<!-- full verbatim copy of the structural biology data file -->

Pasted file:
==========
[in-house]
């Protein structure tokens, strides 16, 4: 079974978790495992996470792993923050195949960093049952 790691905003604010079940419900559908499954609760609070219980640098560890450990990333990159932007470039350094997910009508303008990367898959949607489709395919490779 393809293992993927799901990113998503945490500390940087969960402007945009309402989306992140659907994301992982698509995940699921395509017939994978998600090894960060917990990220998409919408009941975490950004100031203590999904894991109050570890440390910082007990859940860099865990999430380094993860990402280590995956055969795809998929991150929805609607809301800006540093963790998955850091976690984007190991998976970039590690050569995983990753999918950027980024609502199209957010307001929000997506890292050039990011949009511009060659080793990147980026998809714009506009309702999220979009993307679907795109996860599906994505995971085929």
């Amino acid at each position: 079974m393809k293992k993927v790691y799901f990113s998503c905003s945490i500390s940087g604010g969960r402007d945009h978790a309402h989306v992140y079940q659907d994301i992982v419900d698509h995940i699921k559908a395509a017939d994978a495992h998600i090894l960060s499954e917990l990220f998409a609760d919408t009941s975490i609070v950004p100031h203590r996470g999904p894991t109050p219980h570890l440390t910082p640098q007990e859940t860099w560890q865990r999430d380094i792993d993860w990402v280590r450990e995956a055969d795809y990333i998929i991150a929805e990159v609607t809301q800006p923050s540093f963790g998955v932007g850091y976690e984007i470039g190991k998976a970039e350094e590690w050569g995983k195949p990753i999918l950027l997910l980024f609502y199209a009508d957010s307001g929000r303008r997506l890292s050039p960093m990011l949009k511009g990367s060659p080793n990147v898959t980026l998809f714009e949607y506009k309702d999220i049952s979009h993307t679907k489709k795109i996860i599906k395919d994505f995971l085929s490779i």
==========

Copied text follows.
[in-house]
């Protein structure tokens, strides 16, 4: 079974978790495992996470792993923050195949960093049952 790691905003604010079940419900559908499954609760609070219980640098560890450990990333990159932007470039350094997910009508303008990367898959949607489709395919490779 393809293992993927799901990113998503945490500390940087969960402007945009309402989306992140659907994301992982698509995940699921395509017939994978998600090894960060917990990220998409919408009941975490950004100031203590999904894991109050570890440390910082007990859940860099865990999430380094993860990402280590995956055969795809998929991150929805609607809301800006540093963790998955850091976690984007190991998976970039590690050569995983990753999918950027980024609502199209957010307001929000997506890292050039990011949009511009060659080793990147980026998809714009506009309702999220979009993307679907795109996860599906994505995971085929």
């Amino acid at each position: 079974m393809k293992k993927v790691y799901f990113s998503c905003s945490i500390s940087g604010g969960r402007d945009h978790a309402h989306v992140y079940q659907d994301i992982v419900d698509h995940i699921k559908a395509a017939d994978a495992h998600i090894l960060s499954e917990l990220f998409a609760d919408t009941s975490i609070v950004p100031h203590r996470g999904p894991t109050p219980h570890l440390t910082p640098q007990e859940t860099w560890q865990r999430d380094i792993d993860w990402v280590r450990e995956a055969d795809y990333i998929i991150a929805e990159v609607t809301q800006p923050s540093f963790g998955v932007g850091y976690e984007i470039g190991k998976a970039e350094e590690w050569g995983k195949p990753i999918l950027l997910l980024f609502y199209a009508d957010s307001g929000r303008r997506l890292s050039p960093m990011l949009k511009g990367s060659p080793n990147v898959t980026l998809f714009e949607y506009k309702d999220i049952s979009h993307t679907k489709k795109i996860i599906k395919d994505f995971l085929s490779i």